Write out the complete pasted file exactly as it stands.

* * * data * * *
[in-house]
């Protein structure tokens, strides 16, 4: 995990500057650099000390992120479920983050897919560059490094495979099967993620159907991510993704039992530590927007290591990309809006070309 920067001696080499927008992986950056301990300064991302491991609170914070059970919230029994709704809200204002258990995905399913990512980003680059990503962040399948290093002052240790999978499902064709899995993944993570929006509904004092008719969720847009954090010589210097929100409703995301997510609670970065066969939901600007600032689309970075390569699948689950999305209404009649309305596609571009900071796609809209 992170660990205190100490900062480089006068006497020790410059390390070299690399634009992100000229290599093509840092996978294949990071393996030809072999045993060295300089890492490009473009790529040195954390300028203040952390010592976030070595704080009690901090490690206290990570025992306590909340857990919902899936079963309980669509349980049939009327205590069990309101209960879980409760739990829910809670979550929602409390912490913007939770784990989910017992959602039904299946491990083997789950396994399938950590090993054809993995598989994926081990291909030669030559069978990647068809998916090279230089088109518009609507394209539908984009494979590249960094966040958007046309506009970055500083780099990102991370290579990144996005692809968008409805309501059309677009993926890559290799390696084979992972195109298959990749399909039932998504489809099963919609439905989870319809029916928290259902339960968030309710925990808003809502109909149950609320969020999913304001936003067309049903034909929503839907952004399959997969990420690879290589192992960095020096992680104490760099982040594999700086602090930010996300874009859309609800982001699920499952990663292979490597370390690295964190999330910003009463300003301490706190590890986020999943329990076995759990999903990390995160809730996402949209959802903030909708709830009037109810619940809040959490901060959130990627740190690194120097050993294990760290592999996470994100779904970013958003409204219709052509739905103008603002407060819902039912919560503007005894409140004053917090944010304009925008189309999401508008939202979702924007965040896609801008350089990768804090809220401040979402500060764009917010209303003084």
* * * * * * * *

[in-house]
């Protein structure tokens, strides 16, 4: 995990500057650099000390992120479920983050897919560059490094495979099967993620159907991510993704039992530590927007290591990309809006070309 920067001696080499927008992986950056301990300064991302491991609170914070059970919230029994709704809200204002258990995905399913990512980003680059990503962040399948290093002052240790999978499902064709899995993944993570929006509904004092008719969720847009954090010589210097929100409703995301997510609670970065066969939901600007600032689309970075390569699948689950999305209404009649309305596609571009900071796609809209 992170660990205190100490900062480089006068006497020790410059390390070299690399634009992100000229290599093509840092996978294949990071393996030809072999045993060295300089890492490009473009790529040195954390300028203040952390010592976030070595704080009690901090490690206290990570025992306590909340857990919902899936079963309980669509349980049939009327205590069990309101209960879980409760739990829910809670979550929602409390912490913007939770784990989910017992959602039904299946491990083997789950396994399938950590090993054809993995598989994926081990291909030669030559069978990647068809998916090279230089088109518009609507394209539908984009494979590249960094966040958007046309506009970055500083780099990102991370290579990144996005692809968008409805309501059309677009993926890559290799390696084979992972195109298959990749399909039932998504489809099963919609439905989870319809029916928290259902339960968030309710925990808003809502109909149950609320969020999913304001936003067309049903034909929503839907952004399959997969990420690879290589192992960095020096992680104490760099982040594999700086602090930010996300874009859309609800982001699920499952990663292979490597370390690295964190999330910003009463300003301490706190590890986020999943329990076995759990999903990390995160809730996402949209959802903030909708709830009037109810619940809040959490901060959130990627740190690194120097050993294990760290592999996470994100779904970013958003409204219709052509739905103008603002407060819902039912919560503007005894409140004053917090944010304009925008189309999401508008939202979702924007965040896609801008350089990768804090809220401040979402500060764009917010209303003084």